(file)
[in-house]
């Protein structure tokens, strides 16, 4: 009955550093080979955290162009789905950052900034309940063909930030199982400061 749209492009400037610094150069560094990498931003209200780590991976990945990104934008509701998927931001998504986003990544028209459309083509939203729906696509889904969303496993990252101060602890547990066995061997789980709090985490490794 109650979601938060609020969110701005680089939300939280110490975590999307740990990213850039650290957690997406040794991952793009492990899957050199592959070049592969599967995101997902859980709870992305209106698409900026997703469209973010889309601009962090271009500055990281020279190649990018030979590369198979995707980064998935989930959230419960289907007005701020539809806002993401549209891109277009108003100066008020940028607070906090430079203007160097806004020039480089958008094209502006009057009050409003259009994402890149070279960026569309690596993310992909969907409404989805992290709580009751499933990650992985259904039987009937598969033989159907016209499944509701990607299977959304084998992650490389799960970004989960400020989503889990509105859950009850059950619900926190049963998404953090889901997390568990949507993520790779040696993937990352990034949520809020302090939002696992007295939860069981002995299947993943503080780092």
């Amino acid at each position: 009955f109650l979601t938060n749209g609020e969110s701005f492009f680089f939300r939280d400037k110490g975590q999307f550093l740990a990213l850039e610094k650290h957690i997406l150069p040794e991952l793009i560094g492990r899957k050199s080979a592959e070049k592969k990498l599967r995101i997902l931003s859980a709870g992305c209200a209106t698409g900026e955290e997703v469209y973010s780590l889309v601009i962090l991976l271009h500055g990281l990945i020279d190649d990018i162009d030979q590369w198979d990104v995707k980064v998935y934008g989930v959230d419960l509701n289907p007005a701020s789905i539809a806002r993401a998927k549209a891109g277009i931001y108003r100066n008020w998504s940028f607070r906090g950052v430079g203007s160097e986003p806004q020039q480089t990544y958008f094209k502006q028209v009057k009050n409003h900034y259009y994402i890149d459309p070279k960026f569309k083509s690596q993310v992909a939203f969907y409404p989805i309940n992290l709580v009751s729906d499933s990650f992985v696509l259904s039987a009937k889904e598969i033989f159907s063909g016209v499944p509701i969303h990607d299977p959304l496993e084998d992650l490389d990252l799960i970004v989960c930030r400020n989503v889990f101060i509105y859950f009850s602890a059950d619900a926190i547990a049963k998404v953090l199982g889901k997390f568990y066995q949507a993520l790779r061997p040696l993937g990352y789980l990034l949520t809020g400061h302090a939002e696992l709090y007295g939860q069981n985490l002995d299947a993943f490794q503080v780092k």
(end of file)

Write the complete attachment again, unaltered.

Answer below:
[in-house]
């Protein structure tokens, strides 16, 4: 009955550093080979955290162009789905950052900034309940063909930030199982400061 749209492009400037610094150069560094990498931003209200780590991976990945990104934008509701998927931001998504986003990544028209459309083509939203729906696509889904969303496993990252101060602890547990066995061997789980709090985490490794 109650979601938060609020969110701005680089939300939280110490975590999307740990990213850039650290957690997406040794991952793009492990899957050199592959070049592969599967995101997902859980709870992305209106698409900026997703469209973010889309601009962090271009500055990281020279190649990018030979590369198979995707980064998935989930959230419960289907007005701020539809806002993401549209891109277009108003100066008020940028607070906090430079203007160097806004020039480089958008094209502006009057009050409003259009994402890149070279960026569309690596993310992909969907409404989805992290709580009751499933990650992985259904039987009937598969033989159907016209499944509701990607299977959304084998992650490389799960970004989960400020989503889990509105859950009850059950619900926190049963998404953090889901997390568990949507993520790779040696993937990352990034949520809020302090939002696992007295939860069981002995299947993943503080780092």
């Amino acid at each position: 009955f109650l979601t938060n749209g609020e969110s701005f492009f680089f939300r939280d400037k110490g975590q999307f550093l740990a990213l850039e610094k650290h957690i997406l150069p040794e991952l793009i560094g492990r899957k050199s080979a592959e070049k592969k990498l599967r995101i997902l931003s859980a709870g992305c209200a209106t698409g900026e955290e997703v469209y973010s780590l889309v601009i962090l991976l271009h500055g990281l990945i020279d190649d990018i162009d030979q590369w198979d990104v995707k980064v998935y934008g989930v959230d419960l509701n289907p007005a701020s789905i539809a806002r993401a998927k549209a891109g277009i931001y108003r100066n008020w998504s940028f607070r906090g950052v430079g203007s160097e986003p806004q020039q480089t990544y958008f094209k502006q028209v009057k009050n409003h900034y259009y994402i890149d459309p070279k960026f569309k083509s690596q993310v992909a939203f969907y409404p989805i309940n992290l709580v009751s729906d499933s990650f992985v696509l259904s039987a009937k889904e598969i033989f159907s063909g016209v499944p509701i969303h990607d299977p959304l496993e084998d992650l490389d990252l799960i970004v989960c930030r400020n989503v889990f101060i509105y859950f009850s602890a059950d619900a926190i547990a049963k998404v953090l199982g889901k997390f568990y066995q949507a993520l790779r061997p040696l993937g990352y789980l990034l949520t809020g400061h302090a939002e696992l709090y007295g939860q069981n985490l002995d299947a993943f490794q503080v780092k």